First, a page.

” The task of the narrator is not an easy one.  He appears to be required to choose his tale from among the many that are possible. but of course that is not the case. The case is rather to make many of the one. Always the teller must be at pains to devise against his listener’s claim — perhaps spoken, perhaps not — that he has heard the tale before. He sets forth the categories into which the listener will wish to fit the narrative as he hears it. But he understands that the narative is itself in fact no category but is rather the category of all categories for there is nothing which falls outside its purview. All is telling. Do not doubt it.”

“. . . the lesson of a life can never be its own. Only the witness has power to take its measure.  It is lived for the other only. The priest therefore saw what the anchorite could not. That God needs no witness. Neither to Himself or against. The truth is rather that if there were no God then there could be no witness for there could be no identity to the world but only each man’s opinion of it. “

“There is no man who is elect because there is no man who is not. To God every man is a heretic. The heretic’s first act is to name his brother. So that he may step free of him. Every word we speak is a vanity. Every breath taken that does not bless is an affront.”

“Stones themselves are made of air. What they have power to crush never lived. In the end we shall all of us be only what we have made of God.”

The Blind Man

“Every tale is a tale of dark and light. Yet there was a further order to the narrative and it was a thing of which men do not speak. The wicked know that if the ill they do be of sufficient horror men will not speak against it. That men have just enough stomach for small evils and only these will they oppose. True evil has power to sober the smalldoer against his own deeds and in the contemplation of that evil he may find the path of righteousness which has been foreign to his feet and may have no power but to go upon it. Even this man may be appalled at what is revealed to him and seek some order to stand against it. Yet in all of this there are two things which perhaps he will not know. He will not know that while the order which the righteous seek in never righteousness itself but is only order, the disorder of evil is in fact a thing in itself. Nor will he know that while the righteous are hampered at every turn by their ignorance of evil to the evil all is plain, light and dark alike.”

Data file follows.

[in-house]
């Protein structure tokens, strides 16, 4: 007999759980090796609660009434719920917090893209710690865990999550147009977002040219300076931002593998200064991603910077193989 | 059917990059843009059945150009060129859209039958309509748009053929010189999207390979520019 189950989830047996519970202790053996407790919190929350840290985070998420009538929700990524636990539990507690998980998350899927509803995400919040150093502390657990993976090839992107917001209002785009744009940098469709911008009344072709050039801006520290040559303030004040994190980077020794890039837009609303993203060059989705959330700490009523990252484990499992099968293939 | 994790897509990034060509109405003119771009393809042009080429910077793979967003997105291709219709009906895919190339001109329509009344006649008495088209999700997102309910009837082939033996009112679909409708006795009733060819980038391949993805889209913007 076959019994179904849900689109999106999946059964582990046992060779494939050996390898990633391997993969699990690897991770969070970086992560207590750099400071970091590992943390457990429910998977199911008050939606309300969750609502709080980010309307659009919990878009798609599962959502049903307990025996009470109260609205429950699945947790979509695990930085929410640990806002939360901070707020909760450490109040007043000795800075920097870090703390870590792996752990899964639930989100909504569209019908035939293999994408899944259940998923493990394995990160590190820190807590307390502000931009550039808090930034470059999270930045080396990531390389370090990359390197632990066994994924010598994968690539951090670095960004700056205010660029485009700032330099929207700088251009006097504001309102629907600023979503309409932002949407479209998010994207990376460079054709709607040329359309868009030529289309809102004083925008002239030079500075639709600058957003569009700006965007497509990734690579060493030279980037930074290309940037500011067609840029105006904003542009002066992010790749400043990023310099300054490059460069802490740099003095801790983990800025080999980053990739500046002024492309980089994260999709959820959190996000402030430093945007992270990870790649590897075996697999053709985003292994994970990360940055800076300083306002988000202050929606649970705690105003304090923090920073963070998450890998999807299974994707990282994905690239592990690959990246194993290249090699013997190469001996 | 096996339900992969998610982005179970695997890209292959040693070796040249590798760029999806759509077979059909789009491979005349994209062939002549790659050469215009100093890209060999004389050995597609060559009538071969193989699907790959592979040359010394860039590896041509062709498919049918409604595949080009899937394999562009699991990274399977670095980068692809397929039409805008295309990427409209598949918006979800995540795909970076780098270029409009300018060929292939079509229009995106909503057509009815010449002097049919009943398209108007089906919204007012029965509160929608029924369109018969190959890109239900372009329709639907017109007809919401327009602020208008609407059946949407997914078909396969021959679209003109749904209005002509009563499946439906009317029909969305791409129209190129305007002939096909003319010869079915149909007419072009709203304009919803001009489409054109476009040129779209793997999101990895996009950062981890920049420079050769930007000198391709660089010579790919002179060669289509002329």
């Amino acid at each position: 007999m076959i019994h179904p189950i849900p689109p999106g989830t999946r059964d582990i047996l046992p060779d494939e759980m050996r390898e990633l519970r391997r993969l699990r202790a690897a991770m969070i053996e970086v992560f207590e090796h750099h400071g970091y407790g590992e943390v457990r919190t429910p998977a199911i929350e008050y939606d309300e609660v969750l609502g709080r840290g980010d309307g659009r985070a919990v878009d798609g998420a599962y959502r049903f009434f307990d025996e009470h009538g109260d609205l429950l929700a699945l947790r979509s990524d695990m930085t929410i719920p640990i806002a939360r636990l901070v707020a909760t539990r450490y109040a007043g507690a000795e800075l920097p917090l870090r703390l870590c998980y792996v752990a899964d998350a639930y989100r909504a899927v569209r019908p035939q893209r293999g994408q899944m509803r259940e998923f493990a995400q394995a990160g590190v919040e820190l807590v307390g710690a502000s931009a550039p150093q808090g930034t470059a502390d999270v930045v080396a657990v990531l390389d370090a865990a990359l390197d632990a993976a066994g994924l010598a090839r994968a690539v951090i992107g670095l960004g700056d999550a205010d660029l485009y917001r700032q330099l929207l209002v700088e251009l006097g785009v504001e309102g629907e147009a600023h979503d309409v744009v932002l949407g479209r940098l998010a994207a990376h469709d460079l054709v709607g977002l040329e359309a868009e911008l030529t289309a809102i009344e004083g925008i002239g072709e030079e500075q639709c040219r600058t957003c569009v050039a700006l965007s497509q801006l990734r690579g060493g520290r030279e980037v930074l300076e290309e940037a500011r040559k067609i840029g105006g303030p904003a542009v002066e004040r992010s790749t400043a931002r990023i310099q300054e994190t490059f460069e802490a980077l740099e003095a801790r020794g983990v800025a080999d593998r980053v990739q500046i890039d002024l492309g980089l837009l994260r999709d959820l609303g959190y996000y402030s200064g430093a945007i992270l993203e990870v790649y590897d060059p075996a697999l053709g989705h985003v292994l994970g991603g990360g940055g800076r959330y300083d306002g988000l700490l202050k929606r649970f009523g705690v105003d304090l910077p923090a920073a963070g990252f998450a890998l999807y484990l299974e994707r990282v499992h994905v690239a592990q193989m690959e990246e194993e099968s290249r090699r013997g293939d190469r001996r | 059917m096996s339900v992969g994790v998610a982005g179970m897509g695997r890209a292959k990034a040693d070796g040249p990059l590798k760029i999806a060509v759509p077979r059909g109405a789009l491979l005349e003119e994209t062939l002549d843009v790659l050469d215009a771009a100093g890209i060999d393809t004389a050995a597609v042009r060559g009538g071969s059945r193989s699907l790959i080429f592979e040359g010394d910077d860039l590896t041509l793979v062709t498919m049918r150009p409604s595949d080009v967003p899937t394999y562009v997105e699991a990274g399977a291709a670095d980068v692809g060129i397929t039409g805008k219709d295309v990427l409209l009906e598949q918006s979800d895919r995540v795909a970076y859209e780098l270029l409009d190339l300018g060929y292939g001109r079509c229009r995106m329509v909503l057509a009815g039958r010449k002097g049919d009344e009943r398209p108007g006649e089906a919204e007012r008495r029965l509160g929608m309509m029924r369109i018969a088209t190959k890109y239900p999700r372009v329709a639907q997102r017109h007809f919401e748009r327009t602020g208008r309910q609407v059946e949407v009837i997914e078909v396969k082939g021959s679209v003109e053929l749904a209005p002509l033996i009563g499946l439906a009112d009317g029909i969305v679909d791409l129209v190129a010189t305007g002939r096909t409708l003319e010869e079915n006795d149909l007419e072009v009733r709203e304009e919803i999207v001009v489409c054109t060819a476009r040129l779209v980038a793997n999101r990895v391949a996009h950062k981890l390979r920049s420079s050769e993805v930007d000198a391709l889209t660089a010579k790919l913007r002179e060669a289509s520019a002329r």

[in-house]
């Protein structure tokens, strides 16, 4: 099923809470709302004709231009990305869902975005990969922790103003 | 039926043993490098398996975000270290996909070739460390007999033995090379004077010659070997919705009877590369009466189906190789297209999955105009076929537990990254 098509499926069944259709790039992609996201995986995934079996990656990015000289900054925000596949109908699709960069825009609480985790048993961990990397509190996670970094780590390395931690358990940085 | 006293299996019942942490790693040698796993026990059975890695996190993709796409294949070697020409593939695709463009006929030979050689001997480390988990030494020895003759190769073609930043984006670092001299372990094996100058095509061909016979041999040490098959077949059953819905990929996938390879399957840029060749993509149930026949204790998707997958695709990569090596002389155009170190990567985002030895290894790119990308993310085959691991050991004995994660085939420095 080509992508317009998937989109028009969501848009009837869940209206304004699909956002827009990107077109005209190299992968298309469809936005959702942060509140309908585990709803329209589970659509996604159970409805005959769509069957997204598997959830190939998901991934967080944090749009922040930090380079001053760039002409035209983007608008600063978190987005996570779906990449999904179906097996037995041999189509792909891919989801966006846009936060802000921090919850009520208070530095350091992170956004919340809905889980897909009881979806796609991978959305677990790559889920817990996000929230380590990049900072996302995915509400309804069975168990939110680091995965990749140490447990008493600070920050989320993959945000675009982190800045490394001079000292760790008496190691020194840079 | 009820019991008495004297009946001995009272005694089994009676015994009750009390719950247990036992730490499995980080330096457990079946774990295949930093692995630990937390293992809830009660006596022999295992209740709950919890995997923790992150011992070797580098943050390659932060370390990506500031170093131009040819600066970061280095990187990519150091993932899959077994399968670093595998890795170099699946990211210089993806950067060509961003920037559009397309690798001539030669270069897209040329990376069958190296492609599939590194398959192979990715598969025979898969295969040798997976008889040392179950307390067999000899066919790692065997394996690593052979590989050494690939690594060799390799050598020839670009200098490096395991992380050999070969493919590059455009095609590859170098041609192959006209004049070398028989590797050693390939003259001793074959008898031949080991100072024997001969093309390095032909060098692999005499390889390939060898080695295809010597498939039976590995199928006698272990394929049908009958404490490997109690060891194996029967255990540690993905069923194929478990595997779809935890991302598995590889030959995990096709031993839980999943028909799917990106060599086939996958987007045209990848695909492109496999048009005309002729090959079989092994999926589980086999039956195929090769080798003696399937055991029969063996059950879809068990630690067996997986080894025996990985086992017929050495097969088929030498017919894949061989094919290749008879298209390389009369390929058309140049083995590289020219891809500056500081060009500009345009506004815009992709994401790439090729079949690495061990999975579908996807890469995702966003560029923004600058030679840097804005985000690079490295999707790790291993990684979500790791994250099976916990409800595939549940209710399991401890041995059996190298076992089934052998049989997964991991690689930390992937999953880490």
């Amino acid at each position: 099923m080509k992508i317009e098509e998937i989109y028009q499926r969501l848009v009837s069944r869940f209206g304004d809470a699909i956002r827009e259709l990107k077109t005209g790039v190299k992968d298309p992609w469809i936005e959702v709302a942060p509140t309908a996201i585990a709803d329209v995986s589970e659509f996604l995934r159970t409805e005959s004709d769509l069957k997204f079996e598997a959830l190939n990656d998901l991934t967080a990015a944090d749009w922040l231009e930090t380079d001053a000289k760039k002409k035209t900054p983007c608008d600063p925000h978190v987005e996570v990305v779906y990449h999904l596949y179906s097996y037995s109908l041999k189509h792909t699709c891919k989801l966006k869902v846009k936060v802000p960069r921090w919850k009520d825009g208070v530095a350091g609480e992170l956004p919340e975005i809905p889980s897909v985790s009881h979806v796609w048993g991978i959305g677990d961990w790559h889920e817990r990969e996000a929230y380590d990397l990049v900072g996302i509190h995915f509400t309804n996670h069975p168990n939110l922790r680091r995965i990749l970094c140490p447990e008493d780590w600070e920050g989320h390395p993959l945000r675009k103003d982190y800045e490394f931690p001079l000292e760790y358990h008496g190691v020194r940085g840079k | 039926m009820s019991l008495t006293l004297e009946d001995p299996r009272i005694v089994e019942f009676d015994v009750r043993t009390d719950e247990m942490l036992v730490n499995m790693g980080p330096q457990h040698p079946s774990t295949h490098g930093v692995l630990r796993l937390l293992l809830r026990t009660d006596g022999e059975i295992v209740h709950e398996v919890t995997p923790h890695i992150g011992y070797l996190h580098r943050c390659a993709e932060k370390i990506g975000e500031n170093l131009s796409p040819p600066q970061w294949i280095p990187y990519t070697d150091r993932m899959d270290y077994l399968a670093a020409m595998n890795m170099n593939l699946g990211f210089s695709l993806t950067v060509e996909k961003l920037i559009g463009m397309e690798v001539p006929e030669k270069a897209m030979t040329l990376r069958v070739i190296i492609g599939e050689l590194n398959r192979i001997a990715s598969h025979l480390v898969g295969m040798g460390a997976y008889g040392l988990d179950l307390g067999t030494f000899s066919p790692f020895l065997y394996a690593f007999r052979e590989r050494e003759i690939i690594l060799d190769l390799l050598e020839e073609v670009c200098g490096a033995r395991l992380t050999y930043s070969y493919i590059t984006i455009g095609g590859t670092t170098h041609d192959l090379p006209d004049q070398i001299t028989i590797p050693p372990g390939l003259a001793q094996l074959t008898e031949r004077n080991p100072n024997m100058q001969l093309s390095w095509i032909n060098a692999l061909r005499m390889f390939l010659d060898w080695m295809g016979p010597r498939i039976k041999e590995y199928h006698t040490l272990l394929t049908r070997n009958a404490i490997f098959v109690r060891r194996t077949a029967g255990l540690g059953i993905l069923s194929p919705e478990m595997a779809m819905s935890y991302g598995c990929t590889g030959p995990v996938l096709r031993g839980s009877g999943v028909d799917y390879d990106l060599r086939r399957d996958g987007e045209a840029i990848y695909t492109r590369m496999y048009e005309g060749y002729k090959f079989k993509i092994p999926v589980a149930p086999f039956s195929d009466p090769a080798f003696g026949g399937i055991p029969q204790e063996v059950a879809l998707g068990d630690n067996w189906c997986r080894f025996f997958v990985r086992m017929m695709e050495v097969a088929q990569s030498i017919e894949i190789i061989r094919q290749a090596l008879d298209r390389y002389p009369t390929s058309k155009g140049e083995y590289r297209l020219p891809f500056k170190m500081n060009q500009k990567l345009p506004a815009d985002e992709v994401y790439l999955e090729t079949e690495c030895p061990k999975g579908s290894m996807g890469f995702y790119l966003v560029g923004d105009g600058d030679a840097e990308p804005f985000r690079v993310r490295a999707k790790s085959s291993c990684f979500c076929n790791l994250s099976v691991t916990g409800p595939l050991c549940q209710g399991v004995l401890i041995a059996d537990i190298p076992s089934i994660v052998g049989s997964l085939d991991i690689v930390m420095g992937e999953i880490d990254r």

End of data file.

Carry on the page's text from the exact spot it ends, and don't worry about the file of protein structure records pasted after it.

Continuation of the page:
“. . . words pale, and lose their savor while pain is always new.”

This entry was posted in All part of the process, Check this out, Fiction, mindworks, my life, Other peoples words, paying attention, philosophy, Telling Stories, thinking in words, visions from the dark side and tagged , , , , . Bookmark the permalink.

2 Responses to Storytellers Inside the Story: Cormac McCarthy’s “The Crossing”

  1. Ardin Lalui says:

    Beautiful excerpts from a beautiful book. McCarthy’s writing has a secret power inside of it.

  2. randomyriad says:

    Your comment lead me to your blog which helped me rediscover Charles Bukowski, shining his light through his darkness with a searing flame of words.